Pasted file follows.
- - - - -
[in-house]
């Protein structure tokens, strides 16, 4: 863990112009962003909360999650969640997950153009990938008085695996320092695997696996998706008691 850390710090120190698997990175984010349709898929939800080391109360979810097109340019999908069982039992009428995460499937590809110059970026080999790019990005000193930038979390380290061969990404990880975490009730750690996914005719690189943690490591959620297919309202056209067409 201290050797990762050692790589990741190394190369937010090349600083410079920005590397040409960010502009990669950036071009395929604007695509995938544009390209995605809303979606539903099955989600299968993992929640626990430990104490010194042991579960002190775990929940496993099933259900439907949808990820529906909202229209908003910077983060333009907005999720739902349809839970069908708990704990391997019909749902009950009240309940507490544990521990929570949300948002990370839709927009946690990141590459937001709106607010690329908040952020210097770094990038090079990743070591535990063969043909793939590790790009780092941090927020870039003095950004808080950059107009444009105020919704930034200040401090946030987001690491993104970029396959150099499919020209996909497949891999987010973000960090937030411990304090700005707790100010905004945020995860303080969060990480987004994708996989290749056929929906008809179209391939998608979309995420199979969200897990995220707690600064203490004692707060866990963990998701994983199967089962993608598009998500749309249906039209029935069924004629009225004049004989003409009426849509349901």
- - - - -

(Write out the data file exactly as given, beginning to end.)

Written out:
[in-house]
């Protein structure tokens, strides 16, 4: 863990112009962003909360999650969640997950153009990938008085695996320092695997696996998706008691 850390710090120190698997990175984010349709898929939800080391109360979810097109340019999908069982039992009428995460499937590809110059970026080999790019990005000193930038979390380290061969990404990880975490009730750690996914005719690189943690490591959620297919309202056209067409 201290050797990762050692790589990741190394190369937010090349600083410079920005590397040409960010502009990669950036071009395929604007695509995938544009390209995605809303979606539903099955989600299968993992929640626990430990104490010194042991579960002190775990929940496993099933259900439907949808990820529906909202229209908003910077983060333009907005999720739902349809839970069908708990704990391997019909749902009950009240309940507490544990521990929570949300948002990370839709927009946690990141590459937001709106607010690329908040952020210097770094990038090079990743070591535990063969043909793939590790790009780092941090927020870039003095950004808080950059107009444009105020919704930034200040401090946030987001690491993104970029396959150099499919020209996909497949891999987010973000960090937030411990304090700005707790100010905004945020995860303080969060990480987004994708996989290749056929929906008809179209391939998608979309995420199979969200897990995220707690600064203490004692707060866990963990998701994983199967089962993608598009998500749309249906039209029935069924004629009225004049004989003409009426849509349901």